rdsimpson7112's picture

rdsimpson7112 said:

In addition to providing a safe and supportive home for the the child and keeping communication open, it is important to allow them to find a sense of control when possible. Children may not be able to control big things like being in foster care and where they live, but they can have input on things such as what clothing they like to wear, extra-curricular activities they participate in, options for rewards when they display positive behavior, etc. When so many things are out of their control, it is good for the child to have some things that they can control. In some cases, you, as a foster parent, may need to provide options that you are okay with beforehand, and then let the child make the final decision. I think it is easy to overlook how important it can be for a child to feel like they have the power to choose in the middle of all the chaos, even when it comes to the smallest of things.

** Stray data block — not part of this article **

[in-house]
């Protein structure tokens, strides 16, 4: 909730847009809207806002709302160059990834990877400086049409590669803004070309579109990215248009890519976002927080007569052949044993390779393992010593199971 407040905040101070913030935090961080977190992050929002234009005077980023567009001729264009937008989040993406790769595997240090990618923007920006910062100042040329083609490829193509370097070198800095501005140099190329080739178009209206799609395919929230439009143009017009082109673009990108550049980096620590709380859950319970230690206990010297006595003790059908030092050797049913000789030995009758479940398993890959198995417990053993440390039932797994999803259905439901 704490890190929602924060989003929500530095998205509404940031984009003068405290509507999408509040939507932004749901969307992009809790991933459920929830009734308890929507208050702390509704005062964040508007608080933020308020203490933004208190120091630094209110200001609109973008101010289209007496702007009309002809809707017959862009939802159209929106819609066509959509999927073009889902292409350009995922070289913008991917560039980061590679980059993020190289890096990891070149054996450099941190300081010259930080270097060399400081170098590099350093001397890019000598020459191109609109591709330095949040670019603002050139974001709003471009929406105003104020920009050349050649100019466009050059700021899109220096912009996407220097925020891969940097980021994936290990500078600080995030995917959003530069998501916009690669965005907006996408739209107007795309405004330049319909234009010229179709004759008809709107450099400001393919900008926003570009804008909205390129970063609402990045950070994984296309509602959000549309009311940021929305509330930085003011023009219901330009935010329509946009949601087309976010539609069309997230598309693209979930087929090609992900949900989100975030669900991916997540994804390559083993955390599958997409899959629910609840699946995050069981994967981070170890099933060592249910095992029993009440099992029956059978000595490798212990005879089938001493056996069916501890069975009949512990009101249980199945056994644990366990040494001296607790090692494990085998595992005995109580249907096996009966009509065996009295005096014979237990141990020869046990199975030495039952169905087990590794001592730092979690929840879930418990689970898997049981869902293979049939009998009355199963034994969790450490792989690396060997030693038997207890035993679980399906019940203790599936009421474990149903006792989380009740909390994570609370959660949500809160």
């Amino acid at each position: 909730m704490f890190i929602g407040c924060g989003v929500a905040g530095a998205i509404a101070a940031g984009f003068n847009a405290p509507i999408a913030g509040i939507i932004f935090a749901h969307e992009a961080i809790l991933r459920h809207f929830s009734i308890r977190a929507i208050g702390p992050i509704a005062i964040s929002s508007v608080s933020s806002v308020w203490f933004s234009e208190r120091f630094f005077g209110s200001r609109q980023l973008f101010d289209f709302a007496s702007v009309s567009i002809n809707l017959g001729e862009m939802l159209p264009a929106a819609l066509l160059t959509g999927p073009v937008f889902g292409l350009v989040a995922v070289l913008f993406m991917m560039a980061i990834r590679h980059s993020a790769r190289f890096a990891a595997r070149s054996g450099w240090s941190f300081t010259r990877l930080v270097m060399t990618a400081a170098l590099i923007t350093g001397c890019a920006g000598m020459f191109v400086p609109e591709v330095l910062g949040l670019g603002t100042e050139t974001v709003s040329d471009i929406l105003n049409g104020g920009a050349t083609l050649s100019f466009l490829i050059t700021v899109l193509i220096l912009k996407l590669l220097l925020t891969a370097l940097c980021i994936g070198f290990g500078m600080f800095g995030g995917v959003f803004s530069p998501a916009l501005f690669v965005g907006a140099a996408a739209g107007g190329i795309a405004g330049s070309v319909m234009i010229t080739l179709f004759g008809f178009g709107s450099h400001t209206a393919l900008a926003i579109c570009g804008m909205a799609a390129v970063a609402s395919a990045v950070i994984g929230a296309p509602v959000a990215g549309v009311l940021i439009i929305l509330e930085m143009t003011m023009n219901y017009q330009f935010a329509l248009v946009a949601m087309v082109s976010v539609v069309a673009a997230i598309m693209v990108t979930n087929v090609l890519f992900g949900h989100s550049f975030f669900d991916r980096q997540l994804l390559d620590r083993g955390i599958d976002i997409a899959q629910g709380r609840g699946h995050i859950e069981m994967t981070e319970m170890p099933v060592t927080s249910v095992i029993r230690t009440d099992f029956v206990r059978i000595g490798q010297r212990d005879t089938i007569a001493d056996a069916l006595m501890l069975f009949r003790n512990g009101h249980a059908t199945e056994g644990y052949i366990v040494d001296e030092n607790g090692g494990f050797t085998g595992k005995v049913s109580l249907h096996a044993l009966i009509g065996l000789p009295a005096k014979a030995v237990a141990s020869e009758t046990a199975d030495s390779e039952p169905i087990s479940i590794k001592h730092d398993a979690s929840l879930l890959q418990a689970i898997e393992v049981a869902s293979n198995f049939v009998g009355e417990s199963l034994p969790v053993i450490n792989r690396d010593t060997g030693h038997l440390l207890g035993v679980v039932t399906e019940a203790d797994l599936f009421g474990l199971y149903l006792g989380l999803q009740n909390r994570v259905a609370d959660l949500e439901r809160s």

Truth and Love's picture

Truth and Love said:

It is heartbreaking for any child to be separated from their parents. But safety for that child should always come first someone willing to give the time and effort to help raising that child is a blessing. If done out of love truth trust should be done right.
Truth and Love's picture

Truth and Love said:

It is heartbreaking for any child to be separated from their parents. But safety for that child should always come first someone willing to give the time and effort to help raising that child is a blessing. If done out of love truth trust should be done right.